Ingram Spark is a new digital publishing solution aimed at small and boutique publishers. This new service is primarily aimed at publishers who expressed dissatisfaction with Ingram Lightning Source. Spark has a very simple user interface that can convert your word document or PDF file into a proper ebook and then distribute your work to Kobo, Amazon, Apple, and Barnes and Noble. Not only can your book be offered digitally, but you can opt into physical distribution to bookstores. Plus, when the book is ordered from the catalog, Ingram will print and ship it for you at no cost.
The entire backbone of Ingram Spark comes from Ingram Lightning Source. This is a very well developed platform that many large publishers use to distribute content digitally or to physical bookstores. The main complaint that we have heard over the years is that it was inaccessible to small and medium sized publishing companies due to the bulky and advanced interface.
There are a few key features to Ingram Spark that are worth mentioning. It has a conversion service that will take your PDF, Word, or other documents and convert it to ePUB or another ebook format of your choice. Most of the time, ebooks and tangible books require an ISBN number and customers will be diverted to Bowker to complete the transaction. You can track your sales on a unified portal that documents all of the important metrics. Every 24 hours, the data is repopulated, so most of your data will remain current. Speaking of sales, you can establish different prices, depending on the markets you want to target. On the beta version we saw, it only supports USA, Canada, European Union, and Australia. You can establish a publication date for when you want the book to be live, which aids publishers in adding their entire catalog in advance. When it comes to getting paid, you can attach your bank account to the portal and set a threshold limit on when the direct deposit will be made.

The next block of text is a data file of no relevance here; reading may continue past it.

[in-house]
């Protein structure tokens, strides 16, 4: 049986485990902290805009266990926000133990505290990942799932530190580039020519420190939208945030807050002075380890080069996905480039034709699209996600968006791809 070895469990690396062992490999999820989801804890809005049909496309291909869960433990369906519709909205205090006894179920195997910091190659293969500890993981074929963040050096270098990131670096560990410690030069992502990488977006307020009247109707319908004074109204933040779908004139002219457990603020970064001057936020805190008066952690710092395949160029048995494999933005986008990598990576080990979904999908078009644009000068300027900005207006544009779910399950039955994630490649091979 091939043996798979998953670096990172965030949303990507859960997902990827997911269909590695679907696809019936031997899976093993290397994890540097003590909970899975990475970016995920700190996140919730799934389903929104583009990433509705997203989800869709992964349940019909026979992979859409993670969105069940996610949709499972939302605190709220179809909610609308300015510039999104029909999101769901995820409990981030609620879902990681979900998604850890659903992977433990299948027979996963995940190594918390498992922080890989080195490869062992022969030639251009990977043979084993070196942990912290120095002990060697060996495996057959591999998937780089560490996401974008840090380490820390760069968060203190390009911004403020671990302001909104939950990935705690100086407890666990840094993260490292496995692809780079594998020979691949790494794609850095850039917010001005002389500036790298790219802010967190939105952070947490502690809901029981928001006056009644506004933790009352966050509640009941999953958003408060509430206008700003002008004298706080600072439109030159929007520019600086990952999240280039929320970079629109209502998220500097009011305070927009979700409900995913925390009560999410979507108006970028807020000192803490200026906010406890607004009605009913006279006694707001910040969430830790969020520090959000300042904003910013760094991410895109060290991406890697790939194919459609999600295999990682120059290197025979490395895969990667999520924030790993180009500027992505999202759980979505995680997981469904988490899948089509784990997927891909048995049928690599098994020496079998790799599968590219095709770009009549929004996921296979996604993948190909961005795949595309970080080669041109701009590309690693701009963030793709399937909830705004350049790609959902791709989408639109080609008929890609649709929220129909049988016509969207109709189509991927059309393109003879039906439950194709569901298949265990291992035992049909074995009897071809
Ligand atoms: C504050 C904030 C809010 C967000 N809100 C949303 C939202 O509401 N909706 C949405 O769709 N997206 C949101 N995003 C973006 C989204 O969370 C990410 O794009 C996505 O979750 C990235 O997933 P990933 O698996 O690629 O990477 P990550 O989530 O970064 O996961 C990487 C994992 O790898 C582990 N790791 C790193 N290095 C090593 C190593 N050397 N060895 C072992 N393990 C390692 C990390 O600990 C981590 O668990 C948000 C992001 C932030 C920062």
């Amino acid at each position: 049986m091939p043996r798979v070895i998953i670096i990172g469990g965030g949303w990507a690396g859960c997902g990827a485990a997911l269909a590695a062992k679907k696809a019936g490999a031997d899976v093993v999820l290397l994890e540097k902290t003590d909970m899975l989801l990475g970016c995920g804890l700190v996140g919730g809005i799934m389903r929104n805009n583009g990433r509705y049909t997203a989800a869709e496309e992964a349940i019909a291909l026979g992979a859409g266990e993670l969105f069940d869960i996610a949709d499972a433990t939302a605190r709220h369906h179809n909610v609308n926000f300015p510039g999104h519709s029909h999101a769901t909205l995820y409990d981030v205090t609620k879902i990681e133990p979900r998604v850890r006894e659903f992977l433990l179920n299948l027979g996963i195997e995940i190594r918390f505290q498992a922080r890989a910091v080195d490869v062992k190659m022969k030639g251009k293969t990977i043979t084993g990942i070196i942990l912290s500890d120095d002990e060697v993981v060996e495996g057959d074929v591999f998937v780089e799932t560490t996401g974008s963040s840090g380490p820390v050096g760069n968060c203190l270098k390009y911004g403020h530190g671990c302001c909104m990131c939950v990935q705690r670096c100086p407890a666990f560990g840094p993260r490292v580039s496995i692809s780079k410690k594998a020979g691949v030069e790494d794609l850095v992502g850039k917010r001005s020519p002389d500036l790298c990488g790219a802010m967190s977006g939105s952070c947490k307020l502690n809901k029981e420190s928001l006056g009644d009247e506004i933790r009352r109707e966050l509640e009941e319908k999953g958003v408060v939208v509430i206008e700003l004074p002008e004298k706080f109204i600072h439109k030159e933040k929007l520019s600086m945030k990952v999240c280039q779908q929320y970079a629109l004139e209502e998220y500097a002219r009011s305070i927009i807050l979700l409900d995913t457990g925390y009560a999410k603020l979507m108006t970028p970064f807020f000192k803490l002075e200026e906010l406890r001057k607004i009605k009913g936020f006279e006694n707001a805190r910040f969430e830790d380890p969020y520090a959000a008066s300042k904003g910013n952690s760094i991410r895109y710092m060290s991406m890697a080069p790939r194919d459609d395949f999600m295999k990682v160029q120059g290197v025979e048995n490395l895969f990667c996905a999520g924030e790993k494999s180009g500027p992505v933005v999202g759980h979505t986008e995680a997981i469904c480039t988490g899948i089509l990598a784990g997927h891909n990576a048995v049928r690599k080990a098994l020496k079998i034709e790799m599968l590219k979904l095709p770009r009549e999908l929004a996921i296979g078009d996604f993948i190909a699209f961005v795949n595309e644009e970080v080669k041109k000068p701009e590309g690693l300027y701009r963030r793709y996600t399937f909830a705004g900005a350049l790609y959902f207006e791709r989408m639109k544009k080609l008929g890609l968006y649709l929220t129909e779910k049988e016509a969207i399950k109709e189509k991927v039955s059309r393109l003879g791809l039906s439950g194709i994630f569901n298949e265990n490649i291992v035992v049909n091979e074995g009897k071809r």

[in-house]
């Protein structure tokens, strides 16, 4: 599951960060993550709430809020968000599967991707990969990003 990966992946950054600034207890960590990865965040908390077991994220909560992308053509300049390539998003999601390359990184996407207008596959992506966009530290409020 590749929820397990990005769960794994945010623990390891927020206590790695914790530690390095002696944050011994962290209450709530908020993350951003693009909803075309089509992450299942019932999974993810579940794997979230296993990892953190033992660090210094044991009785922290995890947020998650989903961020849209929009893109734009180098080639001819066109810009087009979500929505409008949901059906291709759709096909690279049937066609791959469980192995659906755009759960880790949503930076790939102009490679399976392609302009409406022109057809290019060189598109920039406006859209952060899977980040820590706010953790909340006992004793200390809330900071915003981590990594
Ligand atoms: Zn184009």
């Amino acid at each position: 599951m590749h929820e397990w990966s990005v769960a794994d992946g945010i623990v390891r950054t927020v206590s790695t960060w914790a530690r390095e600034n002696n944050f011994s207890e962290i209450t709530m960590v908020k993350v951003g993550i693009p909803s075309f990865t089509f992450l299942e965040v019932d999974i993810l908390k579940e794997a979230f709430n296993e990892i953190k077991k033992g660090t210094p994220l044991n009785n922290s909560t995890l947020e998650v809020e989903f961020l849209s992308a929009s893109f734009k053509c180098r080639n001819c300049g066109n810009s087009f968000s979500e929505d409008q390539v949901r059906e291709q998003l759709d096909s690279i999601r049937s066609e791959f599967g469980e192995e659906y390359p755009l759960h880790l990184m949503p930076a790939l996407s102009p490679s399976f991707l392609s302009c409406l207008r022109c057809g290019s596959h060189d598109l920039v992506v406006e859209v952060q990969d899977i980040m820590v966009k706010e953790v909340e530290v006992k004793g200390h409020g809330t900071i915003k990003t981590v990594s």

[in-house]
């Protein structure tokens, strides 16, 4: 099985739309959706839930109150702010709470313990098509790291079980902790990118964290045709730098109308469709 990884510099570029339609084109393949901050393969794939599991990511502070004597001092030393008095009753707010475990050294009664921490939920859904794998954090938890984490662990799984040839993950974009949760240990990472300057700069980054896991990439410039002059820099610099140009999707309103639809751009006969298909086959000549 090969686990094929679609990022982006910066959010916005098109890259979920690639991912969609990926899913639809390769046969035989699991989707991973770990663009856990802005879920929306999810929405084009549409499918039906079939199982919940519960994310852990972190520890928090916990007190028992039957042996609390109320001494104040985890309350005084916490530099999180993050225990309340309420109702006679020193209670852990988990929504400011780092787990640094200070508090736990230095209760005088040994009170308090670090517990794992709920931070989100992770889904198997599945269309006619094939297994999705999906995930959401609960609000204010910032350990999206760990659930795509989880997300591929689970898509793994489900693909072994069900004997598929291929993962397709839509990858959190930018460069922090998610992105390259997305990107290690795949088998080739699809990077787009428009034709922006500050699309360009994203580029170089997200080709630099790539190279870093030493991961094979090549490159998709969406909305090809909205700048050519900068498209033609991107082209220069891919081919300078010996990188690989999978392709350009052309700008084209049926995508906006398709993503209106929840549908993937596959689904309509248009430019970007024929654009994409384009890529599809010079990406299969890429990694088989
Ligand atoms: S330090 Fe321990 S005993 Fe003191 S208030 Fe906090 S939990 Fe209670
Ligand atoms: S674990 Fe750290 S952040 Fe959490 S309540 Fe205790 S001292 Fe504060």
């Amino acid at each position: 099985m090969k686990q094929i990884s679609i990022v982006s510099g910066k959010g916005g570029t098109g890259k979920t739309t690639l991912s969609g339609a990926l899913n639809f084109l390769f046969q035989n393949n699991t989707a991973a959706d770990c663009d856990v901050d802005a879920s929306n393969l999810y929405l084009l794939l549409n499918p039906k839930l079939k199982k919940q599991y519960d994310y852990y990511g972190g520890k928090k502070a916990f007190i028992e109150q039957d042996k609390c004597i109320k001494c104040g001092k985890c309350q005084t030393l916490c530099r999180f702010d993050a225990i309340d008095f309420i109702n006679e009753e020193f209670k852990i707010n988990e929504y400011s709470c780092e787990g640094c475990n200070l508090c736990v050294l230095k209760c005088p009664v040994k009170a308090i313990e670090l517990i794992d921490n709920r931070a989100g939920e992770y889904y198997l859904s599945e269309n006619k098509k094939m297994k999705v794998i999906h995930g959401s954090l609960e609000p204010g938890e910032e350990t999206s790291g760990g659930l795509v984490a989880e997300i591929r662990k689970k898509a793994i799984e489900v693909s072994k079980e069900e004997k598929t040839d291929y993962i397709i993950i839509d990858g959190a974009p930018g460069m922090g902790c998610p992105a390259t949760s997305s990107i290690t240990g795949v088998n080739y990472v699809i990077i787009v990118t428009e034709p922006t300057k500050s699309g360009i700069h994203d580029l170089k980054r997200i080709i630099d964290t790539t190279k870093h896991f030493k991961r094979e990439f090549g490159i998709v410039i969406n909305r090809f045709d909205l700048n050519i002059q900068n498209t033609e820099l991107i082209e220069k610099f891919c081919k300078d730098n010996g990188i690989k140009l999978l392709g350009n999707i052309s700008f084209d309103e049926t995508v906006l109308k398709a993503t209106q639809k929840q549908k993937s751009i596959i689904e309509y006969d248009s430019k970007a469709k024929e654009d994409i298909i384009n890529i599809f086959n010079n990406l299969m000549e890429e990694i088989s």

The most compelling feature on Spark is the ability to bundle your digital and physical version at the same time. There are plenty of advanced options to set up the tangible copy of the book, before it’s ever shipped. You can set up the interior type to be black and white, standard color, or premium color. There are even options to establish the binding, such as Case Laminate, Cloth Bound, Perfect Bound, and Saddle Stitch. Finally, you can even tweak the paper type and laminate type.
Ingram is one of the largest distribution companies in the world and handles millions of book titles being shipped to bookstores all over the world. It is responsible for actually shipping the Kobo brand of e-readers all over the world. The company’s far reach makes it the best choice for any small, medium, or large publishing houses. So, obviously, Ingram Spark is not free. If you want to have your ebook and Print on Demand edition available, it will cost a $49.00 fee per title. If you want to distribute the electronic version only, it will cost $25.00. No matter how many titles you have on Spark, there is an annual $12.00 fee to be continuously listed in the catalogs.
Ingram Spark is tentatively set to launch this July, but final release date may change as the system undergoes refinement. Once this has a full launch, I would seriously recommend this to most small and boutique publishers who are looking for further distribution than what Kindle Direct Publishing and Create Space can offer.
Michael Kozlowski is the Editor in Chief of Good e-Reader. He has been writing about audiobooks and e-readers for the past ten years. His articles have been picked up by major and local news sources and websites such as the CNET, Engadget, Huffington Post and Verge.